Early-stage startups face a myriad of challenges: organizing funding, developing their products, finding product-market fit, hiring and managing staff… all while trying to grow a client base. If you’re a European business, these issues are exponentially magnified by the very ground underneath your feet.
It is advisable, therefore, for early-stage European startups to think internationally sooner rather than later. If you’re reading this and are in this position, here are the six steps we recommend you consider when building your international startup launch strategy*.
1. Consider your industry in a local vs global context.
This will inform the timing, location and everything which flows from each. Most of the advice you’ll read around internationalization comes from VCs and part of a VC’s job is to maximize return… while minimizing risk. Their advice, therefore, is often to be as international as possible from day one. Generally that is a sound approach, as it future-proofs European businesses in the medium to long term. But let’s consider some real world examples.
Imagine a German startup working on improving the metal manufacturing process (exciting, we know). Germany has a large, technically diverse and well-developed industrial manufacturing and export culture. This means that such a business can operate only in Germany, with German clients and communicate only in German for many, many years with little need to look outside the country for new customers.
Conversely, a French company offering access to computer chips for electronics supply-chain like Precogs should probably be thinking of potential customers outside of France from day one, as their market of local manufacturers is quite small on a global scale. There is also the example of Qonto, the French neobank targeted at SME’s. Fintech businesses tend to move slowly and deliberately from market to market, adapting their product and communications as they go. However, with one eye on their future and taking into account the advantages of a single currency zone, Qonto launched in France in 2018 with end-to-end English-language communications. This made their growth in other areas of Europe (including Germany) easier and more seamless.
2. Decide when to launch your startup internationally.
When deciding to launch your startup internationally, timing is everything. Many things can go wrong with an international launch. You may enter a new market too late and find a faster local competitor has already established market leadership. Two classic examples are Google attempting to move into Russia after Yandex had become locally entrenched, and LinkedIn still being 2nd (2nd still!) in DACH markets behind Rocket Internet’s Xing after more than 15 years of direct competition.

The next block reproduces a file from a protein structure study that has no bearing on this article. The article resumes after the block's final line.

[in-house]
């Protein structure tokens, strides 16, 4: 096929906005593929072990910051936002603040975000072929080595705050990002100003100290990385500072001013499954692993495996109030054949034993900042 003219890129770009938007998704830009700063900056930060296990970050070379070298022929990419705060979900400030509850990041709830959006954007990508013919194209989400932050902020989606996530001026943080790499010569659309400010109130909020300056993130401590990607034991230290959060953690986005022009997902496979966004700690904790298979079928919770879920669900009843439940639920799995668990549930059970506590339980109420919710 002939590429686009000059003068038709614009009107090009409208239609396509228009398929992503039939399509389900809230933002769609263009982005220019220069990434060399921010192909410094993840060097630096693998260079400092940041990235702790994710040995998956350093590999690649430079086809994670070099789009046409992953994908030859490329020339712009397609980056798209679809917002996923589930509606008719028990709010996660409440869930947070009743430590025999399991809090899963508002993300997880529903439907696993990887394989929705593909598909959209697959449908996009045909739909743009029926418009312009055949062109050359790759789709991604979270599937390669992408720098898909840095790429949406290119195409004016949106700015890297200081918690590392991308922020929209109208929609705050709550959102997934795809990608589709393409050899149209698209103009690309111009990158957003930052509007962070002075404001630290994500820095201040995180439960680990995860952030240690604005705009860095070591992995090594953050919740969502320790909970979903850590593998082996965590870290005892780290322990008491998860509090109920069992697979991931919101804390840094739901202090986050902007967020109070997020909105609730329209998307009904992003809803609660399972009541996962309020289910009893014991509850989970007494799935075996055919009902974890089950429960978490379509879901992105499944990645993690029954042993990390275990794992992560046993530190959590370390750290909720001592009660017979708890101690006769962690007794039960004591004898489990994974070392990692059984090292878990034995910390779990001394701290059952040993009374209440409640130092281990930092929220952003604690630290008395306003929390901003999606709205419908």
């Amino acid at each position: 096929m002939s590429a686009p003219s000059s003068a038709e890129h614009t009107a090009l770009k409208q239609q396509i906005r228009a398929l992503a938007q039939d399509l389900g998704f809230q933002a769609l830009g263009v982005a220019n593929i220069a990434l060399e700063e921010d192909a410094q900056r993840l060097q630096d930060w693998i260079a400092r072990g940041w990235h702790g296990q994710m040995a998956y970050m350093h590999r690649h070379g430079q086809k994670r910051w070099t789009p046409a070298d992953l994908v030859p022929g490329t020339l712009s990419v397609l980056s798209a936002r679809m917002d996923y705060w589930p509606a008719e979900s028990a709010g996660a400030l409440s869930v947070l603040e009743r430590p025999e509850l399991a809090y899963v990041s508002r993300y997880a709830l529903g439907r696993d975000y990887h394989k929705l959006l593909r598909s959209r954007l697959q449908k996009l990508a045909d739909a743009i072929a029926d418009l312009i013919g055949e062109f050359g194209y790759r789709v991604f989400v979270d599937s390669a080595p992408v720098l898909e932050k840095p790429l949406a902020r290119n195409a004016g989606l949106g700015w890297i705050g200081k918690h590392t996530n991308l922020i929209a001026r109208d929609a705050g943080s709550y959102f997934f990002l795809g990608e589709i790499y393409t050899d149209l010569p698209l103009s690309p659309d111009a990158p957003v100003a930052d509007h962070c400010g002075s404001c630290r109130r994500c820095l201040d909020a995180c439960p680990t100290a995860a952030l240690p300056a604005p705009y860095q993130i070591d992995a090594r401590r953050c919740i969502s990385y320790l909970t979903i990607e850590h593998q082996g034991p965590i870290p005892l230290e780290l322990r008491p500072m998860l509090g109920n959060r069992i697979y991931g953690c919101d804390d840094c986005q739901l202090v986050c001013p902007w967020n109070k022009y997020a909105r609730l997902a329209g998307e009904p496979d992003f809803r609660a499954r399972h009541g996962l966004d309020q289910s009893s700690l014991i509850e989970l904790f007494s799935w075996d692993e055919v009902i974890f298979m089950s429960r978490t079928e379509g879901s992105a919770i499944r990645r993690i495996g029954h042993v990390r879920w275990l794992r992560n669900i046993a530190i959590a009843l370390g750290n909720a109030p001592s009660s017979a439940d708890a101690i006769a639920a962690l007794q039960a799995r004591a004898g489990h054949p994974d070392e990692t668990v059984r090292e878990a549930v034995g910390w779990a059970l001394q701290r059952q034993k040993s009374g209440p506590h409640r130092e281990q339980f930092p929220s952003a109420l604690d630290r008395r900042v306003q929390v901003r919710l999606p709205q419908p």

Of course, as in the previous examples, you may decide that your industry dictates you make an international leap early, before proving yourself in local markets. Your industry and your place within that industry will directly inform any decision on the timing of the international launch of your business.
3. Decide where and why to launch internationally.
Many European founders are heavily fixated on succeeding in the USA. The decision to enter the US is often driven by investors, with advisors looking to prove (or disprove) business efficacy in the US as soon as possible, viewing it as the ultimate ‘litmus test’. For B2B SaaS businesses, that makes logical sense and most European headquartered businesses begin in New York or Boston to maintain easier ties back to HQ, before relocating to San Francisco at a later date.
Yet again, the industry in question is crucial in your decision about international launch locations, as the US or UK may not necessarily be the next best market, especially in heavily regulated industries such as finance or accounting. French startup Expensya, which uses a character recognition app and cloud-based platform to manage business expenses and payments, found success within France before expanding to Spain and then to Germany. Why these countries? Business accounting regulations differ so much from country to country - even within the EU - that the localization and adaptation of their product was a potential barrier alongside language and communication. As currency wasn’t a factor in each of these new markets, the team could tackle the most difficult issues of regulation and language to gradually manage growth in a way that would later scale more efficiently. Later expansion into larger markets, with variable currencies and languages as well as regulations could therefore be handled because of these earlier, incremental learnings. Their industry informed the decisions about where to launch and when.
4. Set goals and monitor performance metrics